Editor’s Note: This was originally posted in November 2011, but has been updated.
Because the Associated Press has named an NFL MVP since 1957 (more on that later), it’s no surprise that some decisions have been second-guessed. Below are five of the biggest MVP controversies, but leave a comment or tweet me @nflmvpvoting if you think something more notable should make the list.
5. Tom Brady and Peyton Manning barely miss unanimous MVPs
When Patriots quarterback Tom Brady won the first unanimous NFL MVP award in 2010, it could be considered karma for barely missing the feat several years earlier.
Despite throwing for an NFL-record 50 touchdowns in 2007 while leading the Patriots to the league’s first 16-0 regular season, Brady only received 49 MVP votes. Frank Cooney of The Sports Xchange voted for Packers quarterback Brett Favre, who threw for 4,155 yards and 28 touchdowns and led Green Bay to a 13-3 record.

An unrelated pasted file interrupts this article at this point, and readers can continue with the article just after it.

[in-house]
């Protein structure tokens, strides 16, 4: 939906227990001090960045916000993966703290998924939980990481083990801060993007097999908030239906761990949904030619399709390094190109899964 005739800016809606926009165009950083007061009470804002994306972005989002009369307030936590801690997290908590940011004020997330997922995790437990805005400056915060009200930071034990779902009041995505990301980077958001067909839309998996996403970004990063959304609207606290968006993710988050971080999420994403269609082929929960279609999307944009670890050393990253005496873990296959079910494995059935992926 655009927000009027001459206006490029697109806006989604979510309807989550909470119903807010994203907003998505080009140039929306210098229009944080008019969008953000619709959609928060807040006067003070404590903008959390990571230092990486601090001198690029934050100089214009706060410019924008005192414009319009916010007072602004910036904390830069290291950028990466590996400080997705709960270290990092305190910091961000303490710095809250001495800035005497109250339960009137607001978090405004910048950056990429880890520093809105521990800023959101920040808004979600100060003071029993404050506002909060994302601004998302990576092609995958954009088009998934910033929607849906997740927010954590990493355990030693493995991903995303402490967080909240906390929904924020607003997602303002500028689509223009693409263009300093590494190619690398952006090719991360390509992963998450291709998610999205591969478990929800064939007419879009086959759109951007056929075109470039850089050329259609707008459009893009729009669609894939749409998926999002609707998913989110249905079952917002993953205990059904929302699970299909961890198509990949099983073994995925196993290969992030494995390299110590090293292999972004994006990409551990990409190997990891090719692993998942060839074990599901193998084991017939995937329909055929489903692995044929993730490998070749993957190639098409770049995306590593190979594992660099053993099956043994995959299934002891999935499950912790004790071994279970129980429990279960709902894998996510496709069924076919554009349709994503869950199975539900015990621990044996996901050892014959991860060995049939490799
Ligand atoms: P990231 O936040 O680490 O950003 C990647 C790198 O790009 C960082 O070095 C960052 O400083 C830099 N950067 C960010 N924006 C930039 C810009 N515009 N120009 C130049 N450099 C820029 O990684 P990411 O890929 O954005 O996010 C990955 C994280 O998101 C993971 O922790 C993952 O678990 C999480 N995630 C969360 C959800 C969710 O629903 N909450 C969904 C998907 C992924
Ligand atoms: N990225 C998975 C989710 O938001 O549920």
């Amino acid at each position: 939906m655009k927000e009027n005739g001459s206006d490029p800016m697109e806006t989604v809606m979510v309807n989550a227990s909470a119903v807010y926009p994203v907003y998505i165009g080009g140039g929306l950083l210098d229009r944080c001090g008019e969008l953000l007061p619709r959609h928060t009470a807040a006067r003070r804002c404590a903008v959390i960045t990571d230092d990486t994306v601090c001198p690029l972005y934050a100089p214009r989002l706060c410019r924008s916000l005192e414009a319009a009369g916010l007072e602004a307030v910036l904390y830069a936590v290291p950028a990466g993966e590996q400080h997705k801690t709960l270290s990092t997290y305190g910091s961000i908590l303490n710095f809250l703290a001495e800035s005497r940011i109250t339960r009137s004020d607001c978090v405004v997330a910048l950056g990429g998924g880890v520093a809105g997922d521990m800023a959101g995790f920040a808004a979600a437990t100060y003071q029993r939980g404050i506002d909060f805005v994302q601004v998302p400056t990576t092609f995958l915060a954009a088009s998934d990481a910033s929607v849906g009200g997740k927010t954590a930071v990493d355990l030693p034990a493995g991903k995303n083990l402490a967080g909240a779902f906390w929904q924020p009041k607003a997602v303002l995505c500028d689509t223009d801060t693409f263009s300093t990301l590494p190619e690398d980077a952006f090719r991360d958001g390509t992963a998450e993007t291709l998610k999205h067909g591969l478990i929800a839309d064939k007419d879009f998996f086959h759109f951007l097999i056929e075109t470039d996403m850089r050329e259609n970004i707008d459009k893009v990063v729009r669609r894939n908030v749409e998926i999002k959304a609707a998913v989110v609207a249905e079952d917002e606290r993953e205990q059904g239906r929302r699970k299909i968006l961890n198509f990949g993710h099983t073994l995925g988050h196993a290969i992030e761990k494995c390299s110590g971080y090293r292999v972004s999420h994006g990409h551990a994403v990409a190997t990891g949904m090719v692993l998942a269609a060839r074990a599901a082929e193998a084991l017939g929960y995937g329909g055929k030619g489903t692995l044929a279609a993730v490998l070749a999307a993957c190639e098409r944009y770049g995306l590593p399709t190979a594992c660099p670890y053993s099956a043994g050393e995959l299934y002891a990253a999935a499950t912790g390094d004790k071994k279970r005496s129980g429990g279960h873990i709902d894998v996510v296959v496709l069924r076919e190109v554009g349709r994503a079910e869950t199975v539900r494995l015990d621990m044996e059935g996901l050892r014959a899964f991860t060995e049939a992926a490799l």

Colts quarterback Peyton Manning faced a similar fate when he received 49 votes in 2004 after setting the then-NFL record with 49 passing touchdowns. Mike O’Hara of the Detroit News voted for Atlanta Falcons quarterback Michael Vick, who had mediocre passing statistics (2,313 yards, 14 TD, 12 INT) but 902 rushing yards.
“I took the word ‘valuable’ seriously,” O’Hara told me in 2009. “In my mind, I shortened it to ‘value,’ and what value a player’s career had to his team.”
“Vick’s presence made all the difference to the Falcons,” O’Hara said. He was impressed how Vick helped the Falcons sell tickets and win games — the Falcons went 2-12 in games Vick didn’t start 2002 before finishing 11-4 in games he started in 2003.